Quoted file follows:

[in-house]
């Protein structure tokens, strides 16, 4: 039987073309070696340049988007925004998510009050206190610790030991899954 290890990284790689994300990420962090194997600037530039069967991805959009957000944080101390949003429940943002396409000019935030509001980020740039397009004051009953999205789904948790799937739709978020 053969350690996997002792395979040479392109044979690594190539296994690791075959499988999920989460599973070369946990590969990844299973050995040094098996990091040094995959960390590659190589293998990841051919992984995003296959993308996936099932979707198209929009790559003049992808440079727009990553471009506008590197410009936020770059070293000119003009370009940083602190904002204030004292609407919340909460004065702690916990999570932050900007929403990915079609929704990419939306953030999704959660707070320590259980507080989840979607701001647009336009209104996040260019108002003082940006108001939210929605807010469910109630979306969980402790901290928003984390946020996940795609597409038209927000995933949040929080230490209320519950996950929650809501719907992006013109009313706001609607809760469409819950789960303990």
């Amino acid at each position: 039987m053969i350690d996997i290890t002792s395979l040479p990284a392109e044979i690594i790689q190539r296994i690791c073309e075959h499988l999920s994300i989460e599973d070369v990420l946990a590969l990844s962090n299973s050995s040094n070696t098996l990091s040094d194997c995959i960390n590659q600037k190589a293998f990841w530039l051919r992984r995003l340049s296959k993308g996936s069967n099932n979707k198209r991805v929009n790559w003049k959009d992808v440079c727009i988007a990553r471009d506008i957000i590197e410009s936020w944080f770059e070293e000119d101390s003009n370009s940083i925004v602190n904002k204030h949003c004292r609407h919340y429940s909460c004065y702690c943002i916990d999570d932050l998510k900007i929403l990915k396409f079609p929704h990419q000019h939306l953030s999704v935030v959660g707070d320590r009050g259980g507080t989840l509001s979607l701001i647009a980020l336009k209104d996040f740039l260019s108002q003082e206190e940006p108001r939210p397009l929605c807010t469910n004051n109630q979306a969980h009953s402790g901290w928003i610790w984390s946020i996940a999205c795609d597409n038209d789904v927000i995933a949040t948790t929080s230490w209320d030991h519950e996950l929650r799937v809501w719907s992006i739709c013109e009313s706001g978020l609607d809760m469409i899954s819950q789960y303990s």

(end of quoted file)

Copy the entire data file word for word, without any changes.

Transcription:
[in-house]
């Protein structure tokens, strides 16, 4: 039987073309070696340049988007925004998510009050206190610790030991899954 290890990284790689994300990420962090194997600037530039069967991805959009957000944080101390949003429940943002396409000019935030509001980020740039397009004051009953999205789904948790799937739709978020 053969350690996997002792395979040479392109044979690594190539296994690791075959499988999920989460599973070369946990590969990844299973050995040094098996990091040094995959960390590659190589293998990841051919992984995003296959993308996936099932979707198209929009790559003049992808440079727009990553471009506008590197410009936020770059070293000119003009370009940083602190904002204030004292609407919340909460004065702690916990999570932050900007929403990915079609929704990419939306953030999704959660707070320590259980507080989840979607701001647009336009209104996040260019108002003082940006108001939210929605807010469910109630979306969980402790901290928003984390946020996940795609597409038209927000995933949040929080230490209320519950996950929650809501719907992006013109009313706001609607809760469409819950789960303990």
């Amino acid at each position: 039987m053969i350690d996997i290890t002792s395979l040479p990284a392109e044979i690594i790689q190539r296994i690791c073309e075959h499988l999920s994300i989460e599973d070369v990420l946990a590969l990844s962090n299973s050995s040094n070696t098996l990091s040094d194997c995959i960390n590659q600037k190589a293998f990841w530039l051919r992984r995003l340049s296959k993308g996936s069967n099932n979707k198209r991805v929009n790559w003049k959009d992808v440079c727009i988007a990553r471009d506008i957000i590197e410009s936020w944080f770059e070293e000119d101390s003009n370009s940083i925004v602190n904002k204030h949003c004292r609407h919340y429940s909460c004065y702690c943002i916990d999570d932050l998510k900007i929403l990915k396409f079609p929704h990419q000019h939306l953030s999704v935030v959660g707070d320590r009050g259980g507080t989840l509001s979607l701001i647009a980020l336009k209104d996040f740039l260019s108002q003082e206190e940006p108001r939210p397009l929605c807010t469910n004051n109630q979306a969980h009953s402790g901290w928003i610790w984390s946020i996940a999205c795609d597409n038209d789904v927000i995933a949040t948790t929080s230490w209320d030991h519950e996950l929650r799937v809501w719907s992006i739709c013109e009313s706001g978020l609607d809760m469409i899954s819950q789960y303990s």